Becoming and Belonging
This chapter, by Rob Cover (2014), is part of an excellent edited text from the University of Wisconsin Press entitled
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Formal learning empowers the teacher. Informal Learning empowers the student.
Any of my good colleagues and friends who are doing research into college students and social/digital technology will tell you that the distinction between formal and informal learning is an important one to understand. Small and Vorgan (2011) state that technology has ushered in “a new culture of communication—no longer dictated by time, place, or even how... Continue Reading →
5 Outcomes #PechaKucha Presentations Can Teach You
From the first ACPA PechaKucha session, to its adoption as a conference-wide event, a number of faculty have begun to utilize the presentation style as a class assignment for their students. For a few years, I have avoided assigning this to my own students. I thought it was just too hard. That it required too advanced a... Continue Reading →
Experiment Using Social Media in the Classroom (After The Article)
Last week, StudentAffairs.com published a piece I wrote entitled, An Experiment Using Twitter in Teaching a Student Affairs Practicum Course, in their Journal of Technology in Student Affairs. (Please check it out and let me know what you think!) In one of the later paragraphs of the piece, I wrote about my plans for teaching... Continue Reading →
My MediaKron Experiment in E-Learning
This semester I am collaborating with one of the Boston College Higher Education faculty members, Ana Martinez Aleman, on a new technology e-learning project called “MediaKron” for her Higher Education in American Society course. MediaKron is an online multimedia platform that was developed at Boston College as a means of presenting and enhancing course content.... Continue Reading →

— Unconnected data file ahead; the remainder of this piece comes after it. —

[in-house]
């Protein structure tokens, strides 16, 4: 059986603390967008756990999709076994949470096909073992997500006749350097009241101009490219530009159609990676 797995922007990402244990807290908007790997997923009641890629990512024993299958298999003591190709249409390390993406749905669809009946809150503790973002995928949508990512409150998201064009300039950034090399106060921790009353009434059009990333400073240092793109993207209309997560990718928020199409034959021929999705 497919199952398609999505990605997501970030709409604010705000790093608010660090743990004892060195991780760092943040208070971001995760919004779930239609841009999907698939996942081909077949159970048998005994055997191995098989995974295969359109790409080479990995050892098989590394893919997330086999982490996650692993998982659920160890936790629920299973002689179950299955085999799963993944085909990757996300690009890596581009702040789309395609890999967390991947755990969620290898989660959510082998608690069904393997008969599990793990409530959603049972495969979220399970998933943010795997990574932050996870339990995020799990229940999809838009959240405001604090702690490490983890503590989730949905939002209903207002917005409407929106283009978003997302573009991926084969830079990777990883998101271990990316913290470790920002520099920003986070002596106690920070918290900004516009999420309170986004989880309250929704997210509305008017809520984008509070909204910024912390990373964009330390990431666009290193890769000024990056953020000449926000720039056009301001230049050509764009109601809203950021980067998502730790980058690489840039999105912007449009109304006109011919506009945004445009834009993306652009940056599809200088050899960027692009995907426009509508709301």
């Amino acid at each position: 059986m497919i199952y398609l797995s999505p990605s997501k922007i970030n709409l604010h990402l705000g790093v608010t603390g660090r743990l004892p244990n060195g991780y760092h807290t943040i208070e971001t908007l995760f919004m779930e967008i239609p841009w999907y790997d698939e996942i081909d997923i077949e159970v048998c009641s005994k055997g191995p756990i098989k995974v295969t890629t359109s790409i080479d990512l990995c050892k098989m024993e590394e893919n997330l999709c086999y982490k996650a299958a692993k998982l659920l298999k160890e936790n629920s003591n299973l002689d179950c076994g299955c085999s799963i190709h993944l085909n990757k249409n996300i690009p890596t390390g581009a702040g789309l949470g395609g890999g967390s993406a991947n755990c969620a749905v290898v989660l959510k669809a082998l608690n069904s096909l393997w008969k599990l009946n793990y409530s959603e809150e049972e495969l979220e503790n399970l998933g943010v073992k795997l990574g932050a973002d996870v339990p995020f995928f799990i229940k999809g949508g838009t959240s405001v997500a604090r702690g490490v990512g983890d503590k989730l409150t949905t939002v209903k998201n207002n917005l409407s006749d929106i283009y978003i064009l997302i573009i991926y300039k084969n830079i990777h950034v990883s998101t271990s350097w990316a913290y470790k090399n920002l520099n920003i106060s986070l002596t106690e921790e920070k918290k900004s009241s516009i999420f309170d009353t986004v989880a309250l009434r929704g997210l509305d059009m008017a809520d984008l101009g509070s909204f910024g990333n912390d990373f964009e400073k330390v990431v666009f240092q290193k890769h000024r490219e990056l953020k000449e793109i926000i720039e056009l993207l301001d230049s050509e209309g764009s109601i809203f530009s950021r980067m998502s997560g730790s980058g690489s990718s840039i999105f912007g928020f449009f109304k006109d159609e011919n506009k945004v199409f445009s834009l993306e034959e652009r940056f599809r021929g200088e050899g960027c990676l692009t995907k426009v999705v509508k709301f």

Good Evening Scholars: A Teaching Observation
I had the privilege of doing a teaching observation of a colleague this semester. I always love the opportunity to learn from other’s approaches to the learning process. I thought I would share some of my reflections and observations hoping it may help you too. The instructor and I both share an approach to teaching... Continue Reading →
6 Uses of Poll Everywhere in Student Affairs Training, Teaching and Events
It’s that time of year! Time to train the staff, open the halls, and start welcome week. I wanted to share one of my favorite tools, Poll Everywhere, and give you some suggestions on how to use it in creative ways with your events, student staff trainings, educational sessions, and in the classroom. Poll Everywhere... Continue Reading →
My Teaching Philosophy
< Return to my Teaching Portfolio For me, teaching is a calling. From my earliest childhood memories, I remember loving to play “school.” This love of the entire process of learning has followed me throughout the changes in my career path. In any role, regardless of whether I am acting in the formal roles of... Continue Reading →